And lest it be forgotten, both Jews and Arabs are children of Abraham. Odzer supports Arab-Jewish business cooperation. But this is not the only example of how Stephen Odzer stays positive in his philanthropic life as well as his business life.
Odzer has created a scholarship program for 20 college students across all fields of study. The criterion for receiving the scholarship is answering one question in 500 words or less: “What is the biggest issue facing our modern society?
Broad questions invite broad answers, Odzer believes. Being open to possibilities, especially those you didn’t expect, is key to solving evolving problems. Odzer takes a positive view toward young people as responsible, innovative, thoughtful contributors to the common good.
And don’t shy away from reminiscing about past events, even when they are painful.
Odzer was good friends with his cousin Nachshon Mordechal Wachsman, the soldier in the Israeli Defense Force who was captured and held by Hamas for six days before he was killed in a failed rescue attempt. “We had asked Hashem for Nachshon’s safe release from his captors,” Stephen told reporters at the time. Sadly, the rescue mission resulted in Nachson’s death and the deaths of three soldiers sent to release him.
In remembering this tremendous personal loss, Odzer remembers his other principles for a successful life. He responded to a huge negative with huge positives. Stephen Odzer and his wife named three of their children with variations of Wachsman’s name. They held a memorial service attended by 400 people for him, including Wachsman’s mother in New Jersey. And they founded a school for children with special needs in his name in Jerusalem.
How does Odzer’s counsel present to future philanthropists who operationalize his four principles? He gives doers of good works five rules:
Decide what you are advocating for, Odzer says. Once you find a cause worth fighting for, you can immerse yourself in making your contributions a positive force for it.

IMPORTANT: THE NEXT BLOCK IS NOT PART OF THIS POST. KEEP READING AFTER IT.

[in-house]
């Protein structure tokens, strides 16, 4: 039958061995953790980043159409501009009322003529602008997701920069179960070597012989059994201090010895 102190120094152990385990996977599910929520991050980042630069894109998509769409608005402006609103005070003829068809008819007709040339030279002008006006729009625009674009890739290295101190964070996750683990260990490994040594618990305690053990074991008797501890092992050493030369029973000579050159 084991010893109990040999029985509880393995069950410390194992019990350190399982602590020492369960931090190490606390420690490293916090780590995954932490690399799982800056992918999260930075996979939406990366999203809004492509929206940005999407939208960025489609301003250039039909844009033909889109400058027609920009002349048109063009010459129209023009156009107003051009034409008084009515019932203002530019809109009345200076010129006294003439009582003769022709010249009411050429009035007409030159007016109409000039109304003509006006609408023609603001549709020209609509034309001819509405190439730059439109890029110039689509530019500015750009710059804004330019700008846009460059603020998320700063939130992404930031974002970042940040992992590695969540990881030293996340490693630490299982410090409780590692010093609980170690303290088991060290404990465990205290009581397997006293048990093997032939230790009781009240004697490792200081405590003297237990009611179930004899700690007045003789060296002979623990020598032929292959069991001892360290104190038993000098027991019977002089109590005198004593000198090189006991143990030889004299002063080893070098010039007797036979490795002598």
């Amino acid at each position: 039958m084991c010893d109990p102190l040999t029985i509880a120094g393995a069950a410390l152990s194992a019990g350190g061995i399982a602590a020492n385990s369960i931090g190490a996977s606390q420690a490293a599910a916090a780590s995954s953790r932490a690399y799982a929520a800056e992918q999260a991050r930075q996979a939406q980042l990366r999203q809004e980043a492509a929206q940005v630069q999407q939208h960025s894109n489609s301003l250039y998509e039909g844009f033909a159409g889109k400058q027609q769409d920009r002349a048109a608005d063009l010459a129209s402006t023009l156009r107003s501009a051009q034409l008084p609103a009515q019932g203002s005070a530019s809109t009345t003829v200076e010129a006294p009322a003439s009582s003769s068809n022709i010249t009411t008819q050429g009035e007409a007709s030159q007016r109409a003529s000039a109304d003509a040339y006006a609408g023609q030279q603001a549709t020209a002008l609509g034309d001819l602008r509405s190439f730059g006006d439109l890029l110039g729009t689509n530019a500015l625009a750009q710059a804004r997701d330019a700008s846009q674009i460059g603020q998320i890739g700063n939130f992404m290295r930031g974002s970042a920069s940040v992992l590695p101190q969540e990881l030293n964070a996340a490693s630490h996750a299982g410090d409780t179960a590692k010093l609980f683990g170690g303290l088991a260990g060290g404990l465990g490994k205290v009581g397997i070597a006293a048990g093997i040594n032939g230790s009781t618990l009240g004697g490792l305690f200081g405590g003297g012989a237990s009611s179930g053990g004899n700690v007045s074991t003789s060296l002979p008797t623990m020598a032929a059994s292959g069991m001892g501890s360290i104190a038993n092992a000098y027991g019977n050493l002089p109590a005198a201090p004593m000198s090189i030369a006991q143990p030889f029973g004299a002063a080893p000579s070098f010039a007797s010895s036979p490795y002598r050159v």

Use every tool to charitable advantage. For Odzer in recent years, that has meant adapting Facebook, YouTube, and Twitter to the service of good. The next generation of philanthropists will continue to find even more technical tools.
Don’t shy away from politics. Odzer took a course to expand Jewish presence in politics by supporting the Republican Jewish Coalition, to make sure that issues important to the community reach Capitol Hill.
Narrow down your message, Stephen Odzer counsels. It’s just not possible to reach everyone with every fact that you find relevant to your cause. Clear, concise messages resonate with more people.
Finally, Odzer says, live your beliefs. You can’t recruit other people to support your causes if you don’t support them yourself.
Stephen Odzer isn’t all work and no play. Odzer and his wife have seven children and eight grandchildren. They frequently travel from their new home in Henderson, Nevada back to New York for visits with the grandchildren and Yankees games.
Stephen Odzer has shown many people the way to become successful in business and in charity. It helps, one might say, to have the money to give to the causes you cherish. Stephen Odzer lives out his business life and his philanthropic life with integrity that light the way for others to renew the world.